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Michèle Brunner

Michèle Brunner

Doing things well takes no more time and no more effort than doing them badly. This is what motivates me, because the result is also good for the ego.

I was born in a town at the foot of the Swiss Jura, the mountains that were the cradle of the Swiss watchmaking industry and which are still the home of some of the most prestigious Swiss watch brands. I have been close to the world of watchmaking since I was a child, as my mother worked in one of the numerous workshops that flourished in the region before the quartz crisis and employed ladies at home as well as on site. I must admit, however, that I never even considered the watch industry for my career. Nevertheless, it was useful to work in the workshop for a couple of months (but certainly no more than that) during my studies in order to pay for my holidays abroad.

I was interested in languages, literature and the arts and, after graduating with a degree in literature and education, I taught for two years before joining the "new media" department of a daily newspaper in Geneva that is no longer in circulation. The worldwide web was in its infancy, with a local outlook and a limited audience, but I liked the combination of writing and the technical side of this electronic and innovative medium.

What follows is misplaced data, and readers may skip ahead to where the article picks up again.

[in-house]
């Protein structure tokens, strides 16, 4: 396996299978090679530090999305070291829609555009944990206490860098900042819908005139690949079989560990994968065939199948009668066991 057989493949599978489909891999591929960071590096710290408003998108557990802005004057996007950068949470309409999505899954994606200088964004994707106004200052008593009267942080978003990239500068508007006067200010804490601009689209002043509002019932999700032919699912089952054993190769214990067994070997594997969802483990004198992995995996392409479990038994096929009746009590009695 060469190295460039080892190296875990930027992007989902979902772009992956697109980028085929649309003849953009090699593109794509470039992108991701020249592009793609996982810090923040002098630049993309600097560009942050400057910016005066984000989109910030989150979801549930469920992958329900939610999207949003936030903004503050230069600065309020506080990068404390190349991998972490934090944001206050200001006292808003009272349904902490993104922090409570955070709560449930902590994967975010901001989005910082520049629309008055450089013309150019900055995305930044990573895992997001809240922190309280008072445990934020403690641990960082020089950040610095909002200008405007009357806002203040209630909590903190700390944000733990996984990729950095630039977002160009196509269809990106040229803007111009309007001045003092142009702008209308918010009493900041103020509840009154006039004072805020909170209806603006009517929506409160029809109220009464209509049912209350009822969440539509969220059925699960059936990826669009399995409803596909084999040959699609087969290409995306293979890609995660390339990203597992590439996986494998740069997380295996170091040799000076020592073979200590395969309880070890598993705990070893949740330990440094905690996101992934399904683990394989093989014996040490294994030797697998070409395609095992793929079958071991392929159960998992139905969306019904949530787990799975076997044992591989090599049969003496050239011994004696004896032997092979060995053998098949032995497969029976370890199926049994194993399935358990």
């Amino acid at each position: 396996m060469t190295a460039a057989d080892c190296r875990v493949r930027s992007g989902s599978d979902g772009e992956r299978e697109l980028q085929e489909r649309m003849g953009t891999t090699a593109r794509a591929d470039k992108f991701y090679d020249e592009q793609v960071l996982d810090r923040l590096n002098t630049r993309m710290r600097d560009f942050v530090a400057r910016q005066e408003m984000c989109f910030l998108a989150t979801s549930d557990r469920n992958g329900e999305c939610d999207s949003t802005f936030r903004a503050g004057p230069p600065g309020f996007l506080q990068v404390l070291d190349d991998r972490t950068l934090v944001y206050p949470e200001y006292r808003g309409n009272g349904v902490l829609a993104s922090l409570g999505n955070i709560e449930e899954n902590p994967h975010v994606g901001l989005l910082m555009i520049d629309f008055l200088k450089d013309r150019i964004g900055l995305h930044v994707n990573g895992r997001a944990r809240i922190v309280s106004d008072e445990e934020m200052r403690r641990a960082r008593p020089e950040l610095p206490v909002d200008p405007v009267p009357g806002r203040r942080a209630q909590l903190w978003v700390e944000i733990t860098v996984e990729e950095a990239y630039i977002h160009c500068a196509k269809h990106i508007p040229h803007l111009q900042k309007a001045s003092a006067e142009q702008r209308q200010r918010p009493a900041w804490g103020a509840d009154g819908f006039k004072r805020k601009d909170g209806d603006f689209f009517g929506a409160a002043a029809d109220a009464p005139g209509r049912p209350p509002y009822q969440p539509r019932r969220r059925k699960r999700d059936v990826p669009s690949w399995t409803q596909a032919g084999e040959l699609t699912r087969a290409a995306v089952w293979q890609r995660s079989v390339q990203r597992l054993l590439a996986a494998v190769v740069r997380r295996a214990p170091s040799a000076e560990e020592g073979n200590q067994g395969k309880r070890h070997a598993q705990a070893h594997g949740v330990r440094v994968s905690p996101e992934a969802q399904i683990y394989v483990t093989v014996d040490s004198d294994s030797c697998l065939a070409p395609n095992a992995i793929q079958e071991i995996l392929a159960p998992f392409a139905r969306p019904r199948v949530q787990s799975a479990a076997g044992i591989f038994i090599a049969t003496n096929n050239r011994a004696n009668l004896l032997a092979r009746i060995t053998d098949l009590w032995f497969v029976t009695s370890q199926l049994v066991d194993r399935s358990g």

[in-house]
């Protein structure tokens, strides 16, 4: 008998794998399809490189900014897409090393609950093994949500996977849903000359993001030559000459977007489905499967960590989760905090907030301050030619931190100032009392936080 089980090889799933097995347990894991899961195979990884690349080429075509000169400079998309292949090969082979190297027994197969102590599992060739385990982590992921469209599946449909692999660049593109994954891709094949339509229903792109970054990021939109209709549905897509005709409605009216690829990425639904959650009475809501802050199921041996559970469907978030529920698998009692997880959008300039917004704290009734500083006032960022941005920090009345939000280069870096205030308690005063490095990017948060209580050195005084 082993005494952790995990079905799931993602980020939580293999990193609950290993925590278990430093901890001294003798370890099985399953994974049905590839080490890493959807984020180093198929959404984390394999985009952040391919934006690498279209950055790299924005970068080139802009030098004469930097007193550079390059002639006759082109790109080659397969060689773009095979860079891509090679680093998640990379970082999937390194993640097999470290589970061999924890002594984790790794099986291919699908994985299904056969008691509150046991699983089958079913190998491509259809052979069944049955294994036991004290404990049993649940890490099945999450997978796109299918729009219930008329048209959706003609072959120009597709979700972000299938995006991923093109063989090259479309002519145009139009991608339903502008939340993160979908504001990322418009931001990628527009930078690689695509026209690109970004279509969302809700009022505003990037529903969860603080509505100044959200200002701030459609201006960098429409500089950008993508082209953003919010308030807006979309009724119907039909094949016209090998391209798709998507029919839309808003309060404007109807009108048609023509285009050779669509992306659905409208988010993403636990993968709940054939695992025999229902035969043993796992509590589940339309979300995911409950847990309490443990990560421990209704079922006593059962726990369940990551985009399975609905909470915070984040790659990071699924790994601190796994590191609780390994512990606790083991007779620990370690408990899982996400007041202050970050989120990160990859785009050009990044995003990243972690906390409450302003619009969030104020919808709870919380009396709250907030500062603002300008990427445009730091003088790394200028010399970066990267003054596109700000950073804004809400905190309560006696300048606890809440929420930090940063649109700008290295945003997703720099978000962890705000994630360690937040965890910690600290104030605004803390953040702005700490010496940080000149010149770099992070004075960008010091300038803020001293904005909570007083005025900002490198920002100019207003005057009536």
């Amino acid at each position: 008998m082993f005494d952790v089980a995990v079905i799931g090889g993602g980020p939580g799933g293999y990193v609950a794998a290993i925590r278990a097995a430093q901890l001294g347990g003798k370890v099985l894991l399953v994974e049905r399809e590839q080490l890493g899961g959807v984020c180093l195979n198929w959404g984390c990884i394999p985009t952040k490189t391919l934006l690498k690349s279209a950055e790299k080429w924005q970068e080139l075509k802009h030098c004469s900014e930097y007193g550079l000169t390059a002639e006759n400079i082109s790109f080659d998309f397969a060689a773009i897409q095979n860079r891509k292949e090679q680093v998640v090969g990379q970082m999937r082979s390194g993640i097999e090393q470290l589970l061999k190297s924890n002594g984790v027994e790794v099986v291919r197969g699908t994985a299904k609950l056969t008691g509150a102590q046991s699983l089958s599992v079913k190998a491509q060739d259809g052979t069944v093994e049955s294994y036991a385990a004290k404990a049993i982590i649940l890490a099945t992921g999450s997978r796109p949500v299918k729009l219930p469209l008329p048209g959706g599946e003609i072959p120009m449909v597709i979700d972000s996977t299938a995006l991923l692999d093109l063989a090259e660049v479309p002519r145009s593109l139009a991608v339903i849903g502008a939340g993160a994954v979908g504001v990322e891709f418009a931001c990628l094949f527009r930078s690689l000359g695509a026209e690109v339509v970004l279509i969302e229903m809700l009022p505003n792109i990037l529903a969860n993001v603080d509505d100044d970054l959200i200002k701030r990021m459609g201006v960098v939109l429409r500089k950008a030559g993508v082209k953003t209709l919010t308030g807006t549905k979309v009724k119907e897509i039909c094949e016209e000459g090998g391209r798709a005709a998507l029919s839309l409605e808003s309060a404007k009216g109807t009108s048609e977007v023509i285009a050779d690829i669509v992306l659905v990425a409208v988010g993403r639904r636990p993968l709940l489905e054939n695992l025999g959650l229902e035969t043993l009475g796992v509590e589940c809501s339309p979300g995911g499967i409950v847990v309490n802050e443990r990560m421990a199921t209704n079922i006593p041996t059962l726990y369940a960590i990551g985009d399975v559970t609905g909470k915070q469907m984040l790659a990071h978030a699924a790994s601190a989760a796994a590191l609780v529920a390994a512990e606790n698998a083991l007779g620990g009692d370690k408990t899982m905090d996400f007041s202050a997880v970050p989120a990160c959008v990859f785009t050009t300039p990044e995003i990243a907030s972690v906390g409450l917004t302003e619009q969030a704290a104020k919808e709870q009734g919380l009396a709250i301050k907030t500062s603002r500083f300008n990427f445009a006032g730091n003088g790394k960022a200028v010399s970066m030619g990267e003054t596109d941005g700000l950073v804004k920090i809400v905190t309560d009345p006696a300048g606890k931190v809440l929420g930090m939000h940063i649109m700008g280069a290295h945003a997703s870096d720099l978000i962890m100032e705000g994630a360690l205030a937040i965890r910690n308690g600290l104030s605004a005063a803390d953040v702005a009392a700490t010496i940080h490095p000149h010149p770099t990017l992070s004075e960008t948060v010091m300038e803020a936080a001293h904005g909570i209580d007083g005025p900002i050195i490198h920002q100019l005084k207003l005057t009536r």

After working for another daily newspaper in Geneva, still in the Internet department, I was offered the opportunity to change fields and leave the world of global news for that of watchmaking. The subject changed, but not the medium, and WorldTempus was growing, in its offices in the heart of the city of Calvin, another bastion of Swiss watchmaking. Watchmaking had caught me up, in some sense, and when I look at some of the beautiful timepieces I am fortunate to see with my work, I often think of those whose hands make them and who I worked with in the past for a few months. 

Doing things well takes no more time and no more effort than doing them badly. This is what motivates me, because the result is also good for the ego.

Les Misérables, by Victor Hugo,
The World according to Garp, by John Irving
Marie-Antoinette, by Stefan Zweig
The Tomb of Tutankhamun, by Howard Carter
The Woman in White, by Wilkie Collins
The Scapegoat, by Daniel Pennac
The Three Evangelists, by Fred Vargas
… and many more, starting with the Famous Five, by Enid Blyton, which got me hooked on reading when I was ten.

Michèle Brunner

Rue de la Mairie 3

1207 Geneva

Email : michele.brunner@worldtempus.com

Telephone : +41 22 707 99 25

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